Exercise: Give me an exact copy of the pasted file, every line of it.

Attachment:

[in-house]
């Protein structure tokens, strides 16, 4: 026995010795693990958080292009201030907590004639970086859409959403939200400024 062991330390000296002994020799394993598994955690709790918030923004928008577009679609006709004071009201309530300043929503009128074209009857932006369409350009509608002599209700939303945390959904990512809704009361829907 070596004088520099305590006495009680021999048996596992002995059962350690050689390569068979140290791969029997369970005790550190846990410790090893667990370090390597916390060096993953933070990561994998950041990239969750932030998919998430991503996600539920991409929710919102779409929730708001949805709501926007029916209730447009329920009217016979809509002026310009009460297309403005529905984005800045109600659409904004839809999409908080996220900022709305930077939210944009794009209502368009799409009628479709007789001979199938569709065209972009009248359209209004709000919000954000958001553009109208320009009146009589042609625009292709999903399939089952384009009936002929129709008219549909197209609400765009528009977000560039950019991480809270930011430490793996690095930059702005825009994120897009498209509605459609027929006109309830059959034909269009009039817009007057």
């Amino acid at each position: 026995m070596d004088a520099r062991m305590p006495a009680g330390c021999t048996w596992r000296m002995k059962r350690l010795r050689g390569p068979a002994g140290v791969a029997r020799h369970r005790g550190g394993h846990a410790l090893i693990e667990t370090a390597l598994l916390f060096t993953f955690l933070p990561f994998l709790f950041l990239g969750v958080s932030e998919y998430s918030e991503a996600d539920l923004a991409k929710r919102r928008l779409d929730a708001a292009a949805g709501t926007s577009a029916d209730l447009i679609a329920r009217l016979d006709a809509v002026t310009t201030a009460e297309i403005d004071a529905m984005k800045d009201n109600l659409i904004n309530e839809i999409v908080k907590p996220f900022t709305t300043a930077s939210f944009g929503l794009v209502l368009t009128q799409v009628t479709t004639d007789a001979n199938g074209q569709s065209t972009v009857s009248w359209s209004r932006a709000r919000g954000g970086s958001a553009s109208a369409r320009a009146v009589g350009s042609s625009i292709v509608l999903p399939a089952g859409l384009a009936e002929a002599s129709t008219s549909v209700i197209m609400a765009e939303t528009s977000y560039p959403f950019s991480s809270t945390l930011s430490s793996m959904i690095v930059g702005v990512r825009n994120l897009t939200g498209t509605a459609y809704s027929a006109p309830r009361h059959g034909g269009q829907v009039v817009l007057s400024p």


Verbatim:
[in-house]
């Protein structure tokens, strides 16, 4: 026995010795693990958080292009201030907590004639970086859409959403939200400024 062991330390000296002994020799394993598994955690709790918030923004928008577009679609006709004071009201309530300043929503009128074209009857932006369409350009509608002599209700939303945390959904990512809704009361829907 070596004088520099305590006495009680021999048996596992002995059962350690050689390569068979140290791969029997369970005790550190846990410790090893667990370090390597916390060096993953933070990561994998950041990239969750932030998919998430991503996600539920991409929710919102779409929730708001949805709501926007029916209730447009329920009217016979809509002026310009009460297309403005529905984005800045109600659409904004839809999409908080996220900022709305930077939210944009794009209502368009799409009628479709007789001979199938569709065209972009009248359209209004709000919000954000958001553009109208320009009146009589042609625009292709999903399939089952384009009936002929129709008219549909197209609400765009528009977000560039950019991480809270930011430490793996690095930059702005825009994120897009498209509605459609027929006109309830059959034909269009009039817009007057």
């Amino acid at each position: 026995m070596d004088a520099r062991m305590p006495a009680g330390c021999t048996w596992r000296m002995k059962r350690l010795r050689g390569p068979a002994g140290v791969a029997r020799h369970r005790g550190g394993h846990a410790l090893i693990e667990t370090a390597l598994l916390f060096t993953f955690l933070p990561f994998l709790f950041l990239g969750v958080s932030e998919y998430s918030e991503a996600d539920l923004a991409k929710r919102r928008l779409d929730a708001a292009a949805g709501t926007s577009a029916d209730l447009i679609a329920r009217l016979d006709a809509v002026t310009t201030a009460e297309i403005d004071a529905m984005k800045d009201n109600l659409i904004n309530e839809i999409v908080k907590p996220f900022t709305t300043a930077s939210f944009g929503l794009v209502l368009t009128q799409v009628t479709t004639d007789a001979n199938g074209q569709s065209t972009v009857s009248w359209s209004r932006a709000r919000g954000g970086s958001a553009s109208a369409r320009a009146v009589g350009s042609s625009i292709v509608l999903p399939a089952g859409l384009a009936e002929a002599s129709t008219s549909v209700i197209m609400a765009e939303t528009s977000y560039p959403f950019s991480s809270t945390l930011s430490s793996m959904i690095v930059g702005v990512r825009n994120l897009t939200g498209t509605a459609y809704s027929a006109p309830r009361h059959g034909g269009q829907v009039v817009l007057s400024p």